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The fight on the Kanawha.
a Federal account.

The Cincinnati Commercial has the following account of the fight at Scarey Creek, in which a small portion of Gen. Wise's command, under Lieut. Col. Patton, engaged a superior force of the enemy:

‘ The steamer Dunlefth, Capt. A. D. Wilson, arrived from Parkersburg yesterday, bringing the latest intelligence from the Kanawha River. The reports being somewhat contradictory, we give the statements of both loyal and rebel authorities.

Capt. Hugh Campbell, of the Government transport steamer Mary Cook, who came passenger in the Dunlefth, reports that a severe action took place on Thursday afternoon, between the rebels and the Federal troops under Col. Lowe, of the 12th Ohio Regiment, and seven companies of Col. Norton's regiment. Capt. Campbell did not learn any satisfactory details, but states that our troops exhausted all their ammunition, and retired, after severe loss, with their two field-pieces.

The Federal fleet was lying below Potella Creek, and the action took place at ‘"Scarey, "’ some distance in the interior. It appears that our troops were sent out with orders to make a reconnaissance, but not attack the enemy, who were in a strongly entrenched position, numbering 1500 strong — unless it appeared the position could be easily carried.

Captain Campbell reported that Col. Norton was severely wounded while gallantly encouraging his men to charge, and he was left on the field and captured by the enemy.

The extent of our loss is not known, but we infer that it was quite serious. The enemy also suffered seriously. Col. Lowe sent back during the action for ammunition, and Gen. Cox sent it forward with reinforcements, but our troops were met returning from the field. Lieutenant Pomeroy, of Ottawa, Ohio, was mortally wounded, and sent to this city on the steamer Dunlefth, but he expired at Gallipolis. One private in the Cavalry company, which forms part of Gen. Cox's Brigade, was killed.

Col. Woodruff and Lieut. Col. Neff, of the 2d Kentucky Regiment, and Maj. DeVilliers, of the 8th Ohio, were at the engagement as spectators, and when Captain Campbell left Pocatella Creek, twenty hours after the conflict, they had not returned. The inference is strong that they were taken prisoners, and we are afraid our troops met with a severe reverse. Capt. Campbell reports that they fought gallantly, and did not retire until their ammunition was completely exhausted.

A rebel's statement.

Captain W. O. Roseberry, who, it will be remembered, was arrested at Point Pleasant, Va., and taken to Columbus, Ohio, but subsequently released, being charged with sympathy with the rebels, was also among the passengers by the steamer Dunlefth. The following is his version of the conflict:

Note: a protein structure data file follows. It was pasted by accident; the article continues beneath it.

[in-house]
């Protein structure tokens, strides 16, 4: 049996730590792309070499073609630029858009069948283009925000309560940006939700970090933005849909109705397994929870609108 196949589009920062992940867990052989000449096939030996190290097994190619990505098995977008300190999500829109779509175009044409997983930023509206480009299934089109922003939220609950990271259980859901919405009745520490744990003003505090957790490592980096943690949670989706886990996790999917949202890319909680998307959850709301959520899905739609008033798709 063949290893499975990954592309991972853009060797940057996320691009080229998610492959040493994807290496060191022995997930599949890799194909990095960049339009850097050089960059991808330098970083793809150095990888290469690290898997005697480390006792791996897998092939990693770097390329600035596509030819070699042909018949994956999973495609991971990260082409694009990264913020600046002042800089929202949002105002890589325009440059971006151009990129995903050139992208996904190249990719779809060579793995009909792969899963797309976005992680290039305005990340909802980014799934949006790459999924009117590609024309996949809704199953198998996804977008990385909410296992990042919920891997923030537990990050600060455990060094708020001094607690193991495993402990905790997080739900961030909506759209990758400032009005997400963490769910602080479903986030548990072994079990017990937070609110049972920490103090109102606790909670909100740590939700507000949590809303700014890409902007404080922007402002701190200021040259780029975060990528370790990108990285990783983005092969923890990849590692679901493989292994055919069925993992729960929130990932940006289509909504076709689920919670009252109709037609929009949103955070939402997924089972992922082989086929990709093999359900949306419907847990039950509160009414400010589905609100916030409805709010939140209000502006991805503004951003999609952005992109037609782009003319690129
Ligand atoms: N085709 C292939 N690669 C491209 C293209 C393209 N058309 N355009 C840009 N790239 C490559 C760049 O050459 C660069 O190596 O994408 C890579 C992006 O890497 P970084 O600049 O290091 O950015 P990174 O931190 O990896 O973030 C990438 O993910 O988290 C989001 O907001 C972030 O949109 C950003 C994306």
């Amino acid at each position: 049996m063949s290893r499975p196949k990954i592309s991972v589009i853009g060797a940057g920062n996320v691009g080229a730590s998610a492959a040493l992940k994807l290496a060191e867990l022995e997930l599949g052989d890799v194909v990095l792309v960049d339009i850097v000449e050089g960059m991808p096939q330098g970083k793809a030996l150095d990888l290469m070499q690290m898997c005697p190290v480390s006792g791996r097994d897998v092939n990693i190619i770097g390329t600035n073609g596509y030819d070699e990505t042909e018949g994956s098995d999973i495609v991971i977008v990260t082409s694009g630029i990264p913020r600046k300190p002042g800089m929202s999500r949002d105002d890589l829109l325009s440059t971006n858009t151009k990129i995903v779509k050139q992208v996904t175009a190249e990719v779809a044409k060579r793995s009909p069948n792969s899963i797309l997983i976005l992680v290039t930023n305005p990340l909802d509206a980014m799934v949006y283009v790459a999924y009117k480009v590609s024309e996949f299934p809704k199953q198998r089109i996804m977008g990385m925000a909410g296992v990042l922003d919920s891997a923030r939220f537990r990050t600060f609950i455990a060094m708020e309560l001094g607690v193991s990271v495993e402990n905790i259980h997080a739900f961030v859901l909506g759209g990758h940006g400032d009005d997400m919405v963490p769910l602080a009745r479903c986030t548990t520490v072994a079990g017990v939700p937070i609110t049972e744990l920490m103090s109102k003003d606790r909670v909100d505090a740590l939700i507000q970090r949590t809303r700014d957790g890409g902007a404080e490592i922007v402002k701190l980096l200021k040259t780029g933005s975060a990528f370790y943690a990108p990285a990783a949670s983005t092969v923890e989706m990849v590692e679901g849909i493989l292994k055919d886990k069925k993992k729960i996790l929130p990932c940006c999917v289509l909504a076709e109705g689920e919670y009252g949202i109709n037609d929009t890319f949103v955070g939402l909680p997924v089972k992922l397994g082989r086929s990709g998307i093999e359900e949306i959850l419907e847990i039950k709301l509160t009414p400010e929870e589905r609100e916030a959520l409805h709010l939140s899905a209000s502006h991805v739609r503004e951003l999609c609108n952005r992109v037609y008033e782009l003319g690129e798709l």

‘ On the 17th, Gen. Cox ordered the 12th Ohio, Col. Lowe, two companies of the 21st Ohio, together with the Cleveland Artillery and Capt. Rogers' Cavalry company from Ironton, Ohio, to cross the Kanawha river at the mouth of Pokey Creek, twenty miles below Charleston, and reconnoitre the rebel camp five miles above, on the South side or right hand bank of the Kanawha, three miles below the mouth of Coal river, and to cannonade and to draw them out, in order to estimate their force, and, if easily captured, to take their batteries, the enemy being fortified.

When within three hundred yards of the battery, they were fired into by rebels, under command of Col. Tompkins, from three to five pieces of artillery, when a general engagement ensued, lasting about two hours, when the rebels were reinforced, and the Federal troops compelled to retreat. Col. Norton; of the 21st Ohio, was wounded, shot in the hip and taken prisoner; Capt. Allen killed — ball in the forehead, just between the eyes; Lieutenant Pomeroy was shot through the hip. He died on the Dunlefth, when the boat was near Gallipolis. The remains will be forwarded to his home, in Ottawa, Putnam county, Ohio, to-day. Lieutenant Pomeroy and Captain Allen were in Company B, 21st Ohio, Colonel Norton. During the engagement, De Villiers, (11th Ohio,) Col. Woodruff, Lieut. Col. Neff, and several Captains of the 2d Kentucky, mounted, rode up opposite the scene of action, and had not returned to their camp up to 12 M., on the 18th inst. The rebels were reported to be 1,500 strong, previous to being reinforced.

A flag of truce had been sent out by the Federals, asking the privilege of visiting the rebel camp to gather the dead and wounded Petitions were also sent from Pt. Pleasant, signed by Capt. Norton, asking privilege to bring the Colonel back, who was reported wounded.

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